Charles Payne

Morrie: I've been looking all over for you
Jimmy: How are you? Merry Christmas
Morrie: Listen, I need the money
Jimmy: Morrie, relax, okay? It's Christmas - "Jimmy, I need the money"
Morrie: I'm relaxing, I need the money
Morrie (to Henry): I did what I had to do. I need the money
Henry: Not tonight, Morrie
Morrie: Listen, I did my caper. He owes me. Everybody's flashing the stuff

Scene from "Goodfellas"

Based on true events, "Goodfellas" is one of the best gangster flicks in history. There's one character, Morrie Kessler, who gets insider details that lead to the biggest heist in the history of New York-the Lufthansa heist. Morrie was mostly a degenerate gambler and no match for his gangster companions who refused to share the loot and eventually stick the heist mastermind with an ice pick through the back of the head.
There are several morals to the story, including the fact that most robberies with lots of participants (read: more than one person) are eventually found out. Another cautionary tale is about running with the wrong crowd and going for the easy money. That brings us to three big news events this week. Two are huge bank robberies and the other is possibly individual investors warming up to the stock market.

The Capers

Twice this week, there was big news about big robberies and big arrests. Yesterday, it was a crime called one of the biggest bank heist in history. It was actually two banks based in the Middle East and automated teller machines around the world. Apparently, the processing was manipulated so ATMs could be used over and over again. The crime was committed on two separate days in December of last year and February of this year. In the end, the numbers were mindboggling.

> 40,500 ATM withdrawals
> 27 countries
> $45,000,000

Yesterday, authorities announced they've arrested seven of the participants in the cyber bank heist in New York City where in one day $400,000 was stolen in three hours from 140 ATM machines, and the next time, $2.4 million was snatched from 3,000 ATMs over a ten hour period. One suspect was already murdered in the Dominican Republic-not sure if his name was Morrie.

Three months ago the most brazen of heists was pulled off by criminals wearing police uniforms that boarded an airplane and took $50.0 million in diamonds. After a three nation sweep 31 suspects were arrested in Belgium where the heist was committed. Authorities think there are 50 suspects, of which half are known criminals.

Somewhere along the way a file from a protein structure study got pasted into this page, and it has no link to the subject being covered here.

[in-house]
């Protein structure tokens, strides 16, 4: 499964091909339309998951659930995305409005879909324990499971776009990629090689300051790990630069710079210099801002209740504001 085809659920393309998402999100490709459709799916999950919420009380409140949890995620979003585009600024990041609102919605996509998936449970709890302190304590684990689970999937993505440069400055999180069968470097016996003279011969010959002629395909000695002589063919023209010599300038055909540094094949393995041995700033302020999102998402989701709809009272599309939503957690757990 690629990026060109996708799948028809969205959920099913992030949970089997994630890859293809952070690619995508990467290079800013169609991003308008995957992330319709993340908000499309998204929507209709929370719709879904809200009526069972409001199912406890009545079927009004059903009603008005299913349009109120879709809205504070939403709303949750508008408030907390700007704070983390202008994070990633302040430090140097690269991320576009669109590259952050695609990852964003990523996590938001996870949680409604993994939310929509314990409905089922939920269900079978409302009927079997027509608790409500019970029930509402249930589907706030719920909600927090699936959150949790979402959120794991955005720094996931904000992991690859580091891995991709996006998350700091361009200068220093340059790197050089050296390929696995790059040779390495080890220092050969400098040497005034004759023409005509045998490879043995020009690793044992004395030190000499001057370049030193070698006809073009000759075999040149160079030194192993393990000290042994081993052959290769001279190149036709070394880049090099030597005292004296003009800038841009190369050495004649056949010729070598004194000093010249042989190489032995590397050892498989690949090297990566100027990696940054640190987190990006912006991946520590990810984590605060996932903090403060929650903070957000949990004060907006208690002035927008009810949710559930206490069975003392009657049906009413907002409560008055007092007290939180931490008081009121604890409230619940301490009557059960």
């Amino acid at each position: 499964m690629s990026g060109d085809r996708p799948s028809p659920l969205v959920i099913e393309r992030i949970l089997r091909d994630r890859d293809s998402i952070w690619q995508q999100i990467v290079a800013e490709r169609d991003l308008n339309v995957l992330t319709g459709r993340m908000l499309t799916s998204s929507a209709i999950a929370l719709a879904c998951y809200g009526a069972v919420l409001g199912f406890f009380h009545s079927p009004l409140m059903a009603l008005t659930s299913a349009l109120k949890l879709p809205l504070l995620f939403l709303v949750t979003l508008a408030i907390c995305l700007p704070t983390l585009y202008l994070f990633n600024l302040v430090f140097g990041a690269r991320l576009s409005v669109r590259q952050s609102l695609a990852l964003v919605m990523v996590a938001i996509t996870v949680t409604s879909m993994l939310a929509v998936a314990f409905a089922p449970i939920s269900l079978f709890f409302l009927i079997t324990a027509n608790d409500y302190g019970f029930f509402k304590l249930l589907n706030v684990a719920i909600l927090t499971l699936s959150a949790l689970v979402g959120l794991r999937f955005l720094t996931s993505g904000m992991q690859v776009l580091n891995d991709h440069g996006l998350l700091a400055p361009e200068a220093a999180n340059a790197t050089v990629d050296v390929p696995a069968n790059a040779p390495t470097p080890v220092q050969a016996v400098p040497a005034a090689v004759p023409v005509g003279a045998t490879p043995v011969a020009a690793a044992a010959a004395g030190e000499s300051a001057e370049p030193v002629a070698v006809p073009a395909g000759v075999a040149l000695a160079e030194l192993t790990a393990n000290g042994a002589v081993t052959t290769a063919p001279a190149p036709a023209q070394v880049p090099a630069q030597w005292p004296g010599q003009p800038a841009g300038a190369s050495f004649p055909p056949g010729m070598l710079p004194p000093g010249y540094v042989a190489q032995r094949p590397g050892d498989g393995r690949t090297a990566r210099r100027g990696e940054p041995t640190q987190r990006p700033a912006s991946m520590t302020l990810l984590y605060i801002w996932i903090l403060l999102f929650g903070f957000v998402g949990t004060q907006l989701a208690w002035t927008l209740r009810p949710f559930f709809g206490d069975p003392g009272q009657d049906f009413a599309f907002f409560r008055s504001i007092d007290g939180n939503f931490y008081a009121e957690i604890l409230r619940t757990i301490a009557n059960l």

So a quasi-modern heist using cyberspace and an old-school heist using chutzpah and guile were both solved in about the same period of time. In both cases, I bet the idea of jumping in was too much to resist-it seemed like easy money. The question now is could the stock market be luring investors with the same attraction? Is it easy money that's too much to resist any further?

Warming Up to Jumping In

It was only a month ago, but individual-investor stock market sentiment plunged to its lowest point since March 5, 2009 (19.3 versus 18.92), suggesting Main Street had zero trust in the rally. The thing is the market was up 8,000 points between those two dates making the news something of a head-scratcher. Since then, individual investors seem to be having a change of heart as the reading has soared to 40.73. This isn't the highest level of the year but displays a swift change of heart.

We're a long way from investors becoming rabid about the market, but the turn is beginning. The last big-time bull market began on October 9, 2002, when individual investor sentiment was 35.2 after drifting for a couple of years. Only after the market gained some traction, but never any hype (that was reserved for the housing market), did investors begin to feel jubilant. By June 22, 2004, the reading hit 69.5 but did mark the top ... unless you consider three and a half years early an accurate barometer.


Money Flowing in Wrong Direction

I'm hearing small investors are coming back. While there's plenty of anecdotal evidence, the hard data shows money mostly flowing into some kind of bond fund, and when it comes to equities, world funds are more popular.



Charles Payne

Charles V. Payne is a regular contributor to the Fox Business and Fox News Networks. He is also the Chief Executive Officer and Principle Analyst of Wall Street Strategies, Inc. (WSSI), founded in 1991 which provides subscription analytical services to both individual and institutional investors.